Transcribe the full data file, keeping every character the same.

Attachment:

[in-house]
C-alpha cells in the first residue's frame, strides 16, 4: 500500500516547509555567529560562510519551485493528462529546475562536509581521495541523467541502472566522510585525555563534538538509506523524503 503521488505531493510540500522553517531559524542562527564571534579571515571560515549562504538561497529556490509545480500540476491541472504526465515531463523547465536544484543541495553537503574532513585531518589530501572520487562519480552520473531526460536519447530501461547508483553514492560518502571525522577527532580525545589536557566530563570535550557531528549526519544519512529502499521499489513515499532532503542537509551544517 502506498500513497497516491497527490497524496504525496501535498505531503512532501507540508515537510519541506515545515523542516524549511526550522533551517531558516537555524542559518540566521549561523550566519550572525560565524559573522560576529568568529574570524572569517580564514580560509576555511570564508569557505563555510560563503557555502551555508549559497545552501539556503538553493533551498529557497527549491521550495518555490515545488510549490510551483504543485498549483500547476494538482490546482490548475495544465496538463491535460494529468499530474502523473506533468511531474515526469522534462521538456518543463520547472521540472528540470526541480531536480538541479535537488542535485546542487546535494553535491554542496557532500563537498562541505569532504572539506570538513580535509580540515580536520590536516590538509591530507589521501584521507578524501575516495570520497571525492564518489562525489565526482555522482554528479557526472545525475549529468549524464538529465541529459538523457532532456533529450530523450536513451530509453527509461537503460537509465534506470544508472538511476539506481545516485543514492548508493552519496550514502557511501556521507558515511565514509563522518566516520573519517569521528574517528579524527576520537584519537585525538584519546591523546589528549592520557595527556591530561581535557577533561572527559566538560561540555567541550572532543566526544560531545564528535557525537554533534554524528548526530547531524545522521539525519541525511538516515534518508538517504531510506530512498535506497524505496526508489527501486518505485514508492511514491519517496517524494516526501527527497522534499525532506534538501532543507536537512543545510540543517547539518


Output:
[in-house]
C-alpha cells in the first residue's frame, strides 16, 4: 500500500516547509555567529560562510519551485493528462529546475562536509581521495541523467541502472566522510585525555563534538538509506523524503 503521488505531493510540500522553517531559524542562527564571534579571515571560515549562504538561497529556490509545480500540476491541472504526465515531463523547465536544484543541495553537503574532513585531518589530501572520487562519480552520473531526460536519447530501461547508483553514492560518502571525522577527532580525545589536557566530563570535550557531528549526519544519512529502499521499489513515499532532503542537509551544517 502506498500513497497516491497527490497524496504525496501535498505531503512532501507540508515537510519541506515545515523542516524549511526550522533551517531558516537555524542559518540566521549561523550566519550572525560565524559573522560576529568568529574570524572569517580564514580560509576555511570564508569557505563555510560563503557555502551555508549559497545552501539556503538553493533551498529557497527549491521550495518555490515545488510549490510551483504543485498549483500547476494538482490546482490548475495544465496538463491535460494529468499530474502523473506533468511531474515526469522534462521538456518543463520547472521540472528540470526541480531536480538541479535537488542535485546542487546535494553535491554542496557532500563537498562541505569532504572539506570538513580535509580540515580536520590536516590538509591530507589521501584521507578524501575516495570520497571525492564518489562525489565526482555522482554528479557526472545525475549529468549524464538529465541529459538523457532532456533529450530523450536513451530509453527509461537503460537509465534506470544508472538511476539506481545516485543514492548508493552519496550514502557511501556521507558515511565514509563522518566516520573519517569521528574517528579524527576520537584519537585525538584519546591523546589528549592520557595527556591530561581535557577533561572527559566538560561540555567541550572532543566526544560531545564528535557525537554533534554524528548526530547531524545522521539525519541525511538516515534518508538517504531510506530512498535506497524505496526508489527501486518505485514508492511514491519517496517524494516526501527527497522534499525532506534538501532543507536537512543545510540543517547539518